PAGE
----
According to Bloomberg, on September 22, lithium carbonate prices, a key raw material in electric vehicle (EV) battery making, continued to rally to a new record, leaving the communist regime helpless.
The outlet, citing data from Asian Metal Inc., reported that lithium smashed $70,716 (500,500 yuan) a ton in China, a threefold increase from a year ago. In yuan terms, this figure is even higher than the previous level earlier this year, which Tesla founder Elon Musk had already called “insane.”
Beijing held a meeting last week to review and ask major industry firms to help stabilize lithium prices. But Peng Xu, an analyst at BloombergNEF, said, “In the short term, I don’t think the meeting will help China cool the rally.”
Xu further explained that prices of seaborne spodumene, an unfinished form of lithium, are also surging as supply struggles to meet strong demand. This would squeeze the market for Chinese lithium producers even more and thus push current prices higher in the time ahead.
Bloomberg noted that the lithium market’s problem this time is not easy for Beijing to solve as it was at the previous peak in March.
Back then, the COVID lockdowns discouraged overall market demand. Moreover, consumers could not cope with the high prices of other battery raw materials such as nickel and cobalt. Therefore, Beijing had to order producers to adjust prices and quickly halt the rally.
But now, the market situation has changed.
China’s total output of electric cars last month was more than twice the amount from a year earlier. The China Passenger Car Association projects that the number of EVs this year will hit a record of 6 million cars.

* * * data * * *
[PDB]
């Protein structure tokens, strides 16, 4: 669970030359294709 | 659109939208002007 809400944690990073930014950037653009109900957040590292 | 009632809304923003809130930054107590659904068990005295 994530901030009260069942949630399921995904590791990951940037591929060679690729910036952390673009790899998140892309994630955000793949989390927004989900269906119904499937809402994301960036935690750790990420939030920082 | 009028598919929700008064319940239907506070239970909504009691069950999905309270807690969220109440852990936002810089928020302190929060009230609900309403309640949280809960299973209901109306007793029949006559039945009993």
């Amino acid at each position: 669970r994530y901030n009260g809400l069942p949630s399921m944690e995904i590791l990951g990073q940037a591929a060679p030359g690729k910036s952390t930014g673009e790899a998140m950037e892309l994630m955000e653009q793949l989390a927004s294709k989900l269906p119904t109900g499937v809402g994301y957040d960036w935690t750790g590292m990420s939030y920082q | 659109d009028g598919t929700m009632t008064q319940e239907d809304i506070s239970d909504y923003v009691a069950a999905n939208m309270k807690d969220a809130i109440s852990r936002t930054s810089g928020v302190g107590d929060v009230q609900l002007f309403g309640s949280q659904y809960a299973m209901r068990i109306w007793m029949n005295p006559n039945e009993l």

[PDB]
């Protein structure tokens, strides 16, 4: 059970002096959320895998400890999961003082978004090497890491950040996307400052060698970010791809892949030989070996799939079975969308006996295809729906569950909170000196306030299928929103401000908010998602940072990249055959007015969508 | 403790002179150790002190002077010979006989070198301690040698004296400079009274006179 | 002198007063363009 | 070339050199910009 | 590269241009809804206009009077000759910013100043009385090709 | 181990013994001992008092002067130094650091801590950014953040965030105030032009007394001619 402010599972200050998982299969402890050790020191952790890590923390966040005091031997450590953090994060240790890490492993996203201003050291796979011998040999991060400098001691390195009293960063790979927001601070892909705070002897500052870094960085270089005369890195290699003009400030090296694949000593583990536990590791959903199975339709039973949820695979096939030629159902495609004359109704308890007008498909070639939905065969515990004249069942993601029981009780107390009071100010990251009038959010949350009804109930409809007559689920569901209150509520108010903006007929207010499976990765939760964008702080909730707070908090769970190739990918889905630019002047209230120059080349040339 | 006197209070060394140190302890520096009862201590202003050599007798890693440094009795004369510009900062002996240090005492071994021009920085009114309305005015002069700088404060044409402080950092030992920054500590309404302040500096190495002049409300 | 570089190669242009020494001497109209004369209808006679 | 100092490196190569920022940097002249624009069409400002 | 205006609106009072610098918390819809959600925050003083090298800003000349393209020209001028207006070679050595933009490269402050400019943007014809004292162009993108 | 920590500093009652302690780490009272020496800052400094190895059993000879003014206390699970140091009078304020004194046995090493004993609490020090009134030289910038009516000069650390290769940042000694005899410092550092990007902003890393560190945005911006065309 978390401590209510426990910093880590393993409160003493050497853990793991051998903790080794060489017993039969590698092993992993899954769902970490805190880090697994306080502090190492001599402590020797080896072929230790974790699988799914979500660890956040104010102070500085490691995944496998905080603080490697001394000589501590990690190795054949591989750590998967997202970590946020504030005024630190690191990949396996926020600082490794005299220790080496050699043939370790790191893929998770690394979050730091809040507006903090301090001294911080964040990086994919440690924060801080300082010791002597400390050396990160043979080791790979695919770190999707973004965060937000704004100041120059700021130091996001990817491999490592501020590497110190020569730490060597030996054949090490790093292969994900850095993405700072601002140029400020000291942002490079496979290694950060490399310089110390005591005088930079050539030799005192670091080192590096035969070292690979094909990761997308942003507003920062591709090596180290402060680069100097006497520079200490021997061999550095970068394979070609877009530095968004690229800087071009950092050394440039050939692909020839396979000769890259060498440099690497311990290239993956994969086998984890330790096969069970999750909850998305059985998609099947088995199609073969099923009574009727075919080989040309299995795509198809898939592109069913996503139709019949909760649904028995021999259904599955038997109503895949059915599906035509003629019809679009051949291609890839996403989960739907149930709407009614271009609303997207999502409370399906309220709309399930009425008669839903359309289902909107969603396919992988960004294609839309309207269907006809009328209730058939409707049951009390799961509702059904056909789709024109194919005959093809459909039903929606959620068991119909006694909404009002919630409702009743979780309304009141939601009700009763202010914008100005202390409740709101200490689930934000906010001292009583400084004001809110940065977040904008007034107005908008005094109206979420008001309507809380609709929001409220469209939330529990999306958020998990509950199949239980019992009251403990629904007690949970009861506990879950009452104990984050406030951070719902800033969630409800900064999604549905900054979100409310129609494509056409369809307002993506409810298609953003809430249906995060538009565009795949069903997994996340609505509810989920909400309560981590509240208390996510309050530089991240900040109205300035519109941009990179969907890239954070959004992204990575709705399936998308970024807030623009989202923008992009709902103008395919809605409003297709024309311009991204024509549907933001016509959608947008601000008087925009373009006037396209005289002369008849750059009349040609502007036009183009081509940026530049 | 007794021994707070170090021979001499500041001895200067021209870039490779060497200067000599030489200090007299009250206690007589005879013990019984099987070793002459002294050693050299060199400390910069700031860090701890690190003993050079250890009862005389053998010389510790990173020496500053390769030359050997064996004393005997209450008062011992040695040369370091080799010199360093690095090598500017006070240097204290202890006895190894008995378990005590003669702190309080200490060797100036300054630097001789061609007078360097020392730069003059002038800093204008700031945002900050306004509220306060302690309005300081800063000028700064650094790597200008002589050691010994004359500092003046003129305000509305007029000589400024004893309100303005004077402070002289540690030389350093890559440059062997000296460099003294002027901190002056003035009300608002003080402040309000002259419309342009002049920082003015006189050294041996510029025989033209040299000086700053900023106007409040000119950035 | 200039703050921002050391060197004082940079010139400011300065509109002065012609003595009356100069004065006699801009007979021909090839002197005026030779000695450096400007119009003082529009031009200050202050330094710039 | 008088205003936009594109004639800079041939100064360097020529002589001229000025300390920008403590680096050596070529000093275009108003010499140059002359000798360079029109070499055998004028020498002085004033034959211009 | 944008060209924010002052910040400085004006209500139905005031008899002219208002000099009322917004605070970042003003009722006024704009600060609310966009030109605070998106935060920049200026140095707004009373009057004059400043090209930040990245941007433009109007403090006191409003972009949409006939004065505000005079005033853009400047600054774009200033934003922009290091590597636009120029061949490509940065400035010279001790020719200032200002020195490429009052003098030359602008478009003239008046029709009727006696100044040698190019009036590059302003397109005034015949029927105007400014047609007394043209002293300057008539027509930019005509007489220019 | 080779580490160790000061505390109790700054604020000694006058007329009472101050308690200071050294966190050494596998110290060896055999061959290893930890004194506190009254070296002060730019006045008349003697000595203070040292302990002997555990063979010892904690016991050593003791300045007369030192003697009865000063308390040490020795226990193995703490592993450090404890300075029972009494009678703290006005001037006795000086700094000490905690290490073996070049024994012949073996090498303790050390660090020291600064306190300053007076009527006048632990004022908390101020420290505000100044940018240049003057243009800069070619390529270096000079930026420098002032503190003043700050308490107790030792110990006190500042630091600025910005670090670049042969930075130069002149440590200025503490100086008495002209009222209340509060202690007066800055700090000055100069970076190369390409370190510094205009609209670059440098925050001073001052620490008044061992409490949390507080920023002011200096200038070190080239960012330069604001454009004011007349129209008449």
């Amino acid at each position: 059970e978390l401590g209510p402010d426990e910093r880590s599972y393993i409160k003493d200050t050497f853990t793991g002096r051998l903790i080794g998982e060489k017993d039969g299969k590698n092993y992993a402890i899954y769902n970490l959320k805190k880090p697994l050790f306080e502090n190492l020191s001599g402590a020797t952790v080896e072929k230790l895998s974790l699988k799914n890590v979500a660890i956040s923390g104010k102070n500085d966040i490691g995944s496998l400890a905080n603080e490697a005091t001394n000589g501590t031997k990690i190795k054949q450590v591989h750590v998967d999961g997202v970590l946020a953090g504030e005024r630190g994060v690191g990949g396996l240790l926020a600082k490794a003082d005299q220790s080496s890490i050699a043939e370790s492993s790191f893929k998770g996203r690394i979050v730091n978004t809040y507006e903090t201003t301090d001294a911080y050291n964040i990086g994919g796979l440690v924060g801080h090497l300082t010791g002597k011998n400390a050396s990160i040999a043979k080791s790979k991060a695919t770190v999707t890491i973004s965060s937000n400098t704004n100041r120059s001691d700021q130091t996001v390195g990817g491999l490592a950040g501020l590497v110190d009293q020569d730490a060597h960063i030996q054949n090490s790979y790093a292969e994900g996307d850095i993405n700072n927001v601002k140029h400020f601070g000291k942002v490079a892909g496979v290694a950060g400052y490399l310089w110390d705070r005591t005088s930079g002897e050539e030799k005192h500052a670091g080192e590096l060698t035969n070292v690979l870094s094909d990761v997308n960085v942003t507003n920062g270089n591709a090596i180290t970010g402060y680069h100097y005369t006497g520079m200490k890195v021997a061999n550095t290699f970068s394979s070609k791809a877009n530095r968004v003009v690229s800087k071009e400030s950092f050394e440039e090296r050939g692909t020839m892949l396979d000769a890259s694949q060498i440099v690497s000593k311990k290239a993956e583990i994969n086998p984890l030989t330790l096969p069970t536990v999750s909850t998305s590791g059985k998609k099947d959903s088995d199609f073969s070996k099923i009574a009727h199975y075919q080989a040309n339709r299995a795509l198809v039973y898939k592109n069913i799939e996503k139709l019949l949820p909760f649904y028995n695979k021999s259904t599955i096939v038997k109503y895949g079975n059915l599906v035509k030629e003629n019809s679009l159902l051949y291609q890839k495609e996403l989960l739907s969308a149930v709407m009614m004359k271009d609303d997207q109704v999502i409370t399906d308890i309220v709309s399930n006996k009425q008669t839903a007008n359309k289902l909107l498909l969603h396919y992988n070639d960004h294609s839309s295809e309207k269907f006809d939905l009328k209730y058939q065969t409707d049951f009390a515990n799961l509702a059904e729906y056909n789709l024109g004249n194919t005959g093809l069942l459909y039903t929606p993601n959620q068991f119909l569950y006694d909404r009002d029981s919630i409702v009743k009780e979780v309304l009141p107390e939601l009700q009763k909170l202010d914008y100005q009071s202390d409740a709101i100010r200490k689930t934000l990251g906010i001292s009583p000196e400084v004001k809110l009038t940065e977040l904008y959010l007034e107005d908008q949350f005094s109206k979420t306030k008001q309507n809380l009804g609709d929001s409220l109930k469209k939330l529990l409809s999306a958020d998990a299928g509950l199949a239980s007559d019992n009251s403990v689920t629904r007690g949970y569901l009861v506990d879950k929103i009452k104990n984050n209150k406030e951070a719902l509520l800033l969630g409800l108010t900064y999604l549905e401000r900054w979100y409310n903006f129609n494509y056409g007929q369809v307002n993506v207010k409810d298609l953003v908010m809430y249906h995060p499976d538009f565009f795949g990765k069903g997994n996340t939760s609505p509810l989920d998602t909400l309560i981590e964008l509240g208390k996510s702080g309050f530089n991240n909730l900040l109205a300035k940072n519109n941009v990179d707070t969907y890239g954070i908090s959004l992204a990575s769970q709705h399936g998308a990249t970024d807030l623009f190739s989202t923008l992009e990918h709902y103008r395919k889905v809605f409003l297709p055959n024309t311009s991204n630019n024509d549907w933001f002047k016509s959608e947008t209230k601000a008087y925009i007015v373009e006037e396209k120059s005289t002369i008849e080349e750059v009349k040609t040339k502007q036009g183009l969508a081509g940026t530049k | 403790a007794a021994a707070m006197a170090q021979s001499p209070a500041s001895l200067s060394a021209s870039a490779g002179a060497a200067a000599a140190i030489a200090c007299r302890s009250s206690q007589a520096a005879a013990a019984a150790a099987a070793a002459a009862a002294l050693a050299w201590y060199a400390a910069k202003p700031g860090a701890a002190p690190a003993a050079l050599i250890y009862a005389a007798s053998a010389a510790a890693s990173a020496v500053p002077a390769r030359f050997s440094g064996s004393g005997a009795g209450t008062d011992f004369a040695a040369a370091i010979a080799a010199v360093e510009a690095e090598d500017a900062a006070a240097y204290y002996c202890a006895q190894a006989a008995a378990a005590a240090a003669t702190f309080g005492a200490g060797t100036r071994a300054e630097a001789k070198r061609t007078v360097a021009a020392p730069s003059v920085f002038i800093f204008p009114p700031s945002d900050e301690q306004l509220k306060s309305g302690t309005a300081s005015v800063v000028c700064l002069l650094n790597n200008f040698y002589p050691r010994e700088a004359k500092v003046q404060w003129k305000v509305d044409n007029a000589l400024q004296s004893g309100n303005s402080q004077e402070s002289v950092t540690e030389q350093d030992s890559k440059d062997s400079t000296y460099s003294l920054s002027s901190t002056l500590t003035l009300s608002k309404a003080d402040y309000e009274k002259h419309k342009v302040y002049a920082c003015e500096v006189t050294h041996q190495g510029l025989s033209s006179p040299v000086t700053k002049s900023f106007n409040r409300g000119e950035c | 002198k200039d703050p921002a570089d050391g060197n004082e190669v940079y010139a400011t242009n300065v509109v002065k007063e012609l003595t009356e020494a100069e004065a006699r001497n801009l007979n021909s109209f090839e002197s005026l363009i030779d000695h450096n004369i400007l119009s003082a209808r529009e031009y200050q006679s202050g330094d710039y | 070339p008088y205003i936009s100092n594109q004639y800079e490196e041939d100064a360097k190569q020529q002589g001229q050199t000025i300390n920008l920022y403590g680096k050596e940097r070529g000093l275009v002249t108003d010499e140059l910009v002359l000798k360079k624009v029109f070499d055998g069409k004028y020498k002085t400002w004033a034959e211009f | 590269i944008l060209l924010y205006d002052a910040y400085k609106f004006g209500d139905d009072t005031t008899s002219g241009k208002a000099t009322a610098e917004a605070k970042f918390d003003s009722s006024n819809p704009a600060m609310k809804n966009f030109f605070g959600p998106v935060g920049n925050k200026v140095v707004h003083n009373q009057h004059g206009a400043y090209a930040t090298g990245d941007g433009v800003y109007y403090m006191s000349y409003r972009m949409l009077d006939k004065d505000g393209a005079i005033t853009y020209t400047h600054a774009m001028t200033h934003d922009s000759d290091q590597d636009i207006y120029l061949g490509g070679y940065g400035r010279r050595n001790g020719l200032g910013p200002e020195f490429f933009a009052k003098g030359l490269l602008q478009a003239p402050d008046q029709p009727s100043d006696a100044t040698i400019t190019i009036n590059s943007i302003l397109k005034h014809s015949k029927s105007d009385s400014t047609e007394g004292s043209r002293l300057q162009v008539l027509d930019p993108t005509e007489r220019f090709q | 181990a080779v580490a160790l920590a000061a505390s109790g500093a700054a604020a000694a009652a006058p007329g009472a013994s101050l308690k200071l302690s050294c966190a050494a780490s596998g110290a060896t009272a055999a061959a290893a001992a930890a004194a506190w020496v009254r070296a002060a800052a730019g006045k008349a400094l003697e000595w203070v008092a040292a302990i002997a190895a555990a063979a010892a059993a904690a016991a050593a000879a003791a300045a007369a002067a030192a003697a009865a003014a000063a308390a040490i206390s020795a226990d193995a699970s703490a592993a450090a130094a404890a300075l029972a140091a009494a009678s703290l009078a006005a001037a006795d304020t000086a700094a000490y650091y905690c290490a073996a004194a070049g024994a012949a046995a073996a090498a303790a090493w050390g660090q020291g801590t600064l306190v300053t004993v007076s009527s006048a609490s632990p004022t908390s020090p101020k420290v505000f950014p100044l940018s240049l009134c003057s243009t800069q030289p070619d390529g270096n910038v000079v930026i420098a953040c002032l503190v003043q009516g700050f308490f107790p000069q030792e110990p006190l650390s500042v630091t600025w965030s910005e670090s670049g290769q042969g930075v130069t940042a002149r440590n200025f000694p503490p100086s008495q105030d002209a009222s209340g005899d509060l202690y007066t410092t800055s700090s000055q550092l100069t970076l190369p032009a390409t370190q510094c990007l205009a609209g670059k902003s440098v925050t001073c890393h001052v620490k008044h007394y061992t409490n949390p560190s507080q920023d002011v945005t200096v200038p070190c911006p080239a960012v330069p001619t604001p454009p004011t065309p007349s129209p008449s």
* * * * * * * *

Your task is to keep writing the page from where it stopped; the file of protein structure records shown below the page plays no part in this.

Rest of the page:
Thus, lithium supply is still not enough to meet high market demand. Moreover, there are future concerns about sufficient power for normal operations this winter in major manufacturing hubs.
As reported by Bloomberg, a power rationing happened last month in the province of Sichuan, home to more than 20% of China’s lithium manufacturing. As a result, the region had two weeks of blackout, impeding the production capacity in an already-squeezed market.
An Australian auction on September 20 saw the biggest-ever winning bid regarding market tightness. Pilbara Minerals Ltd. said the winner offered to deliver a 5,000-ton cargo of spodumene to China for $7,708 per ton.
As Chinese traders often purchase raw materials in dollars, the 10% depreciation of the Yuan this year also increased lithium prices.
In addition, SCMP reported that the U.S. Federal Reserve’s 75-basis-point hike on September 21, the highest level of benchmark interest rates since 2008, further broadened the monetary policy gap between the two biggest economies in the world.
This will, in turn, exacerbate the lithium rally in China.